Bulletin Messages Archives:  2020  |  2019  |  2018  |  2017  |  2016  |  2015

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Sunday November 29th, 2020

First Sunday of Advent, Year B

 

Dear Pastorate Family,

 

Happy New Year!  Well, happy new liturgical year, anyway.  The season of Advent always marks the beginning of a new liturgical year in the life of the Church.  In the three-year rotation of Sunday Mass readings, we were just in “Year A” for this past liturgical year, where the focus was on readings from the Gospel of Matthew.  Now in “Year B” on Sundays we’ll hear readings from the Gospel of Mark.  As usual, during the first weeks of Advent, we hear from the preeminent figure of St. John the Baptist.  He shows up the most during Advent and Lent, seasons of preparation for Christmas and Easter, respectively, since he was the one sent to prepare the way for the Lord’s public manifestation to Israel.  He appears now in Advent as we’re invited to prepare our hearts for the Lord’s coming at Christmas. 

 

This is a very different year from previous years, but we are nonetheless invited to spiritually enter the spirit of Advent.  And perhaps the blessing in this is that because we can’t do a lot of things like we did in the past, we can be more intent on appreciating the true spirit of the season.  And what’s the true spirit of the season?  Not shopping or gifts or family gatherings or social parties.  Advent is first and foremost about preparing our hearts to welcome the Savior.  Advent is about not only recalling His birth in Bethlehem 2,000+ years ago, but it’s about also making sure we celebrate His birth within our hearts.  That’s where Jesus most wants to take up residence.  Is there any room in your heart for the Christ Child to be born there?  Can He have a central place in your life?  Or must He be relegated to the fringes, only to be born in a stable but not our innermost being?  If we don’t have Christ in our hearts, it’s we who are the poorer; but with Him, we are rich indeed.  May our hearts be open to welcome the coming Christ!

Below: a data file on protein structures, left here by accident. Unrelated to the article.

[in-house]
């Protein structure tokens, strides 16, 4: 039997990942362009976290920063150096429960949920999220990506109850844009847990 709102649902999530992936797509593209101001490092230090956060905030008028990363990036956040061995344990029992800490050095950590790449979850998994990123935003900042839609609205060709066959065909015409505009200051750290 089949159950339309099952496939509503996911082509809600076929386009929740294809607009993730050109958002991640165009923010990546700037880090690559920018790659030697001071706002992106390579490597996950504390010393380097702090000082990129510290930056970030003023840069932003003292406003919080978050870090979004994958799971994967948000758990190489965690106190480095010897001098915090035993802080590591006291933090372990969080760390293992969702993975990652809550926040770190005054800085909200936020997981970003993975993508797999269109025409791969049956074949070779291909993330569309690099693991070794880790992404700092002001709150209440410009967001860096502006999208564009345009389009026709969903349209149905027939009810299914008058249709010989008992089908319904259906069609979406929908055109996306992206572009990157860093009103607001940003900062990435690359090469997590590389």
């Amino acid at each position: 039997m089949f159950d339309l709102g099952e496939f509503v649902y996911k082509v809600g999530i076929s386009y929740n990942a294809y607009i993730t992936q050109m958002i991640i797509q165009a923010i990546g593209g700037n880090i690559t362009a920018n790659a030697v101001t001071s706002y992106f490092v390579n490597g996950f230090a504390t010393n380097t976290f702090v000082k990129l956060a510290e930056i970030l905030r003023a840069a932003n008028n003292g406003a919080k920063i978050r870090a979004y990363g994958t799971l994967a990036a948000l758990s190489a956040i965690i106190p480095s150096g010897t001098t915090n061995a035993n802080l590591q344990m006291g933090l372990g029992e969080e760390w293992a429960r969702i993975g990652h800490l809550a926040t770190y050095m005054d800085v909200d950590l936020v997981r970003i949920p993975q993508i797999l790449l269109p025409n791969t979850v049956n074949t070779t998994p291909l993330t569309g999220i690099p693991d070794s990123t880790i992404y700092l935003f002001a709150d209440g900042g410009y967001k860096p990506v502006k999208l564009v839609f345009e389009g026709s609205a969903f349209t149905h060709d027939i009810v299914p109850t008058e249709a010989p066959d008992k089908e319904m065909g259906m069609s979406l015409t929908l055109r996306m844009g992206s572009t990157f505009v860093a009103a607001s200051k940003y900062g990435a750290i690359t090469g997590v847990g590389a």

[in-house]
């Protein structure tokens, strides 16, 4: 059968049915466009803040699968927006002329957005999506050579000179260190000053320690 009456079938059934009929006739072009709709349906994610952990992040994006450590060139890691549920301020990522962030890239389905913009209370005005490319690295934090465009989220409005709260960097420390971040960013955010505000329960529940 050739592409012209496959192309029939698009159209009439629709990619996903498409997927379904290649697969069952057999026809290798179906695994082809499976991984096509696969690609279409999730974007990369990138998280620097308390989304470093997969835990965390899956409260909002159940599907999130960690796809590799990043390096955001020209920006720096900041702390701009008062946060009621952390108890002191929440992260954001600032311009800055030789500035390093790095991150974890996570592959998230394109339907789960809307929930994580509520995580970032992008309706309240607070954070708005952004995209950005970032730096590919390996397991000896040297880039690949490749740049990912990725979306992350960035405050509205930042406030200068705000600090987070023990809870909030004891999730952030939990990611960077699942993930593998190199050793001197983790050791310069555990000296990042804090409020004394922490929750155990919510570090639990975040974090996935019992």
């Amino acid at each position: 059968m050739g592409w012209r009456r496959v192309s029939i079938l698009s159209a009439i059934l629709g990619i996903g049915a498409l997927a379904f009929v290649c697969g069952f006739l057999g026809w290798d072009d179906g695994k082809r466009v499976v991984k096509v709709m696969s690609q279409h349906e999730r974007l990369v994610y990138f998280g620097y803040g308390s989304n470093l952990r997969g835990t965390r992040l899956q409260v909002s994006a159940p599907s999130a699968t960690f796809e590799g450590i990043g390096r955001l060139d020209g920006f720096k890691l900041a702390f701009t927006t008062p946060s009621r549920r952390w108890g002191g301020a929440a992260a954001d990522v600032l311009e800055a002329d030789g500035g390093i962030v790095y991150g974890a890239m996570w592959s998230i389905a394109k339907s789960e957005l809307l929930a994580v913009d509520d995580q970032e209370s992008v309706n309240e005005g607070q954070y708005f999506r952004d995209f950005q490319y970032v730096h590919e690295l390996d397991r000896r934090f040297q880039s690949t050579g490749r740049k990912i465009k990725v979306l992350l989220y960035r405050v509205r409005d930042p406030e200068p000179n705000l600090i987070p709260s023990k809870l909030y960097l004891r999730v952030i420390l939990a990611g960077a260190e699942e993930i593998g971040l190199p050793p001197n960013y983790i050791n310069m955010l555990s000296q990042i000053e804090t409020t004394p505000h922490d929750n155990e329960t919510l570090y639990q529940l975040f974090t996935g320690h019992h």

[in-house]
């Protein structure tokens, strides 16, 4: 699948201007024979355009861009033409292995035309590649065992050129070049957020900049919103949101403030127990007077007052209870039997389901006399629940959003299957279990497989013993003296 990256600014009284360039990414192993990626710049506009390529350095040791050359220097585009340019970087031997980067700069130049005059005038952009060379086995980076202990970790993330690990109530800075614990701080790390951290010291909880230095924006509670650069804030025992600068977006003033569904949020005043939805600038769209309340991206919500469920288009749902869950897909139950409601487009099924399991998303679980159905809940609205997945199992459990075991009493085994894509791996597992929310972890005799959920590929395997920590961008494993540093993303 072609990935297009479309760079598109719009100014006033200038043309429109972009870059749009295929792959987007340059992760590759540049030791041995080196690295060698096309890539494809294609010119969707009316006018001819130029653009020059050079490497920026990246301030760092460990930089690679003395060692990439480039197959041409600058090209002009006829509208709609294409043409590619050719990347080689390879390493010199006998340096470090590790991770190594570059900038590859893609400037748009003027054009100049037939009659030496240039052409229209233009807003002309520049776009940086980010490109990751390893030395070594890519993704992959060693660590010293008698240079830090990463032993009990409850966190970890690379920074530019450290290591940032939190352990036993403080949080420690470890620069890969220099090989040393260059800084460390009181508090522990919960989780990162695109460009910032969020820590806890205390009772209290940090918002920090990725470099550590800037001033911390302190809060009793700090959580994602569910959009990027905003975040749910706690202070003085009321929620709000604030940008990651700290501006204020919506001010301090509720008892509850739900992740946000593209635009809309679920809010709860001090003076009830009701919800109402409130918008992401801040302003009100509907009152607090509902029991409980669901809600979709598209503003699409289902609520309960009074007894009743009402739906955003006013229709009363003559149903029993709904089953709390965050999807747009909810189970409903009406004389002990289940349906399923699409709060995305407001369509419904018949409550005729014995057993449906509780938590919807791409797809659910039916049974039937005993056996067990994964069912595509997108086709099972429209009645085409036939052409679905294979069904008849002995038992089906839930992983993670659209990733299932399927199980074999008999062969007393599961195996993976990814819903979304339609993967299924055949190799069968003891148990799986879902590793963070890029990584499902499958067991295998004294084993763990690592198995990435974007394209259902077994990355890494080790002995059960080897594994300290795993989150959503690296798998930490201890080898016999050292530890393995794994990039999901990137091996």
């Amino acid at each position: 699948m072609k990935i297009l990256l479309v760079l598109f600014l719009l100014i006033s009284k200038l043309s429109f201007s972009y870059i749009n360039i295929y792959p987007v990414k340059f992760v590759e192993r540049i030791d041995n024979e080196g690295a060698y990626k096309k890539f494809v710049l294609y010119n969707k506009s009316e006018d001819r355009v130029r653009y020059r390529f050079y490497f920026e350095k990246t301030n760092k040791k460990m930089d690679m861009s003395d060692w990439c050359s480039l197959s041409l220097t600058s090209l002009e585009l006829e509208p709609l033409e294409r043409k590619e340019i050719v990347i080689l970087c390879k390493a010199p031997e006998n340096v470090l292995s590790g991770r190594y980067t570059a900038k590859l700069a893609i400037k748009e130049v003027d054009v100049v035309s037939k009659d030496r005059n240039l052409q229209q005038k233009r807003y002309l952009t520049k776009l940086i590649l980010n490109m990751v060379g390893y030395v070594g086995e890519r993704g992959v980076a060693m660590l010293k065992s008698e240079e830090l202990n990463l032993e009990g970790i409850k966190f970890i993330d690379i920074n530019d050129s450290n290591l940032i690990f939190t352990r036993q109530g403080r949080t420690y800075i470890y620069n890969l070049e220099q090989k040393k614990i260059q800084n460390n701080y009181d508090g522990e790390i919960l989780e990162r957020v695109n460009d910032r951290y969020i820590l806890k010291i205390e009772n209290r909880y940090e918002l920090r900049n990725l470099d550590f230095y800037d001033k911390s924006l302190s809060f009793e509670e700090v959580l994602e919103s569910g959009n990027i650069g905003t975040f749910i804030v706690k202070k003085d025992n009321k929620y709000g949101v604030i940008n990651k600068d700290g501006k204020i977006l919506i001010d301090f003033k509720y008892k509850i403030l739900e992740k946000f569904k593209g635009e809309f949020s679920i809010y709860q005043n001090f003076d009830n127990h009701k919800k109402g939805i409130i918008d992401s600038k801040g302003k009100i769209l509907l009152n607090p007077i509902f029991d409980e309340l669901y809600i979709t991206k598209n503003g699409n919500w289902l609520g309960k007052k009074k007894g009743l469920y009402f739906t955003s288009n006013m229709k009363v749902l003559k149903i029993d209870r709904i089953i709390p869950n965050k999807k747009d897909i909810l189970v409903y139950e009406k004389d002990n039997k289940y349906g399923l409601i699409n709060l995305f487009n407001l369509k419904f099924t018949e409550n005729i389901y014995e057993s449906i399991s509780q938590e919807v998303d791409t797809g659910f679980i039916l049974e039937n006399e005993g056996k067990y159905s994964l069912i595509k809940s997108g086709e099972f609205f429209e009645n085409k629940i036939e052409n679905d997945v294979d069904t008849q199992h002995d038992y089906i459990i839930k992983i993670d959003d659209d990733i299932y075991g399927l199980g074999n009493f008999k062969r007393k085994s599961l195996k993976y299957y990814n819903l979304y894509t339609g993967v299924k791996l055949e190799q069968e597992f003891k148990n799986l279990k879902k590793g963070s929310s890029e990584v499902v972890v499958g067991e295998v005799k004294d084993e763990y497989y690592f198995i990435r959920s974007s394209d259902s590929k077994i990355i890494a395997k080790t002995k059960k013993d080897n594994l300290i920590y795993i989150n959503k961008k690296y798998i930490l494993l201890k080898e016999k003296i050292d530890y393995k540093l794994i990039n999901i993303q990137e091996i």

God bless,

Fr. Diehm

 

Elaboration on Plans for Christmas Masses

Hopefully by now you’ve received the letter about our plans for Christmas Masses.  Obviously we can’t celebrate Christmas like we have in the past, not in the context of a pandemic, and not when Iowa has been identified as one of the worst states in the country for COVID-19 outbreaks.  We need to practice social distancing and wearing a mask and sanitizing our hands in order to be responsible in the midst of this public health crisis.  A number of our pastorate members have come down with it, and while many have recovered, some have died.  And so Christmas must necessarily be different from years past.  If you’re a husband and wife couple and you sign up to attend a Christmas Mass, if you sign up for a pew with a seating capacity of 8 people, you can plan to bring with you six other people so that you have a full pew.  In that case, it would be good to make sure you all show up at the same time for the Christmas Mass you select to attend.  We will only admit to Christmas Masses people whose names are on our list of those who have signed up.  We’ll admit the couple who sign-up to attend Christmas Mass but not the six other people they bring with them until the couple who originally signed up verifies that they’re with them.  People who show up at Christmas Mass without having signed up beforehand will unfortunately not be able to attend Christmas Masses.  We’ll have signs up that say something like, “Reservation Required” and we’ll admit those who have signed-up beforehand but not others.  This will mean that our churches for Christmas Masses will be at 50% capacity, which is what we need to maintain social distancing measures.  If we didn’t have this sign-up process, we can’t insure that we’d be practicing social distancing and thus can’t insure that it’d be a safe experience for people.  People who are vulnerable by age or health or underlying conditions are encouraged to stay home.  Masks will be required for attendance.  Singing will be minimal.  Nonetheless, our focus will be celebrating as joyfully as we can the birth of Jesus our Savior.